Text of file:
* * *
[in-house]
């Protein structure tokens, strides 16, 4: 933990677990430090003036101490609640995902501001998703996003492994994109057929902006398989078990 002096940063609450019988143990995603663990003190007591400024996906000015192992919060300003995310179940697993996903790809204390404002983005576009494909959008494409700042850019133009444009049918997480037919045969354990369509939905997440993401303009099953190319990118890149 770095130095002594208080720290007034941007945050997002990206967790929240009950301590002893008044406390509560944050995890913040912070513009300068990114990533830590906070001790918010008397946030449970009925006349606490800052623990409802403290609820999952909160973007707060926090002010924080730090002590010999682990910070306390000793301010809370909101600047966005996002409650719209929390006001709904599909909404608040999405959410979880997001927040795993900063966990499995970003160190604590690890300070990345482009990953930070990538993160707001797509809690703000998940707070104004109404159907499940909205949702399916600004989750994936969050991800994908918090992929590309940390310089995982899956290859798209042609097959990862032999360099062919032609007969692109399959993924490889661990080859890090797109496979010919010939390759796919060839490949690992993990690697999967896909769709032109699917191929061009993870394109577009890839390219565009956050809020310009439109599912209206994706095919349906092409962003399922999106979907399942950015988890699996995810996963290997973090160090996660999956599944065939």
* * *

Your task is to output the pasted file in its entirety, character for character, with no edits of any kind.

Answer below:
[in-house]
């Protein structure tokens, strides 16, 4: 933990677990430090003036101490609640995902501001998703996003492994994109057929902006398989078990 002096940063609450019988143990995603663990003190007591400024996906000015192992919060300003995310179940697993996903790809204390404002983005576009494909959008494409700042850019133009444009049918997480037919045969354990369509939905997440993401303009099953190319990118890149 770095130095002594208080720290007034941007945050997002990206967790929240009950301590002893008044406390509560944050995890913040912070513009300068990114990533830590906070001790918010008397946030449970009925006349606490800052623990409802403290609820999952909160973007707060926090002010924080730090002590010999682990910070306390000793301010809370909101600047966005996002409650719209929390006001709904599909909404608040999405959410979880997001927040795993900063966990499995970003160190604590690890300070990345482009990953930070990538993160707001797509809690703000998940707070104004109404159907499940909205949702399916600004989750994936969050991800994908918090992929590309940390310089995982899956290859798209042609097959990862032999360099062919032609007969692109399959993924490889661990080859890090797109496979010919010939390759796919060839490949690992993990690697999967896909769709032109699917191929061009993870394109577009890839390219565009956050809020310009439109599912209206994706095919349906092409962003399922999106979907399942950015988890699996995810996963290997973090160090996660999956599944065939």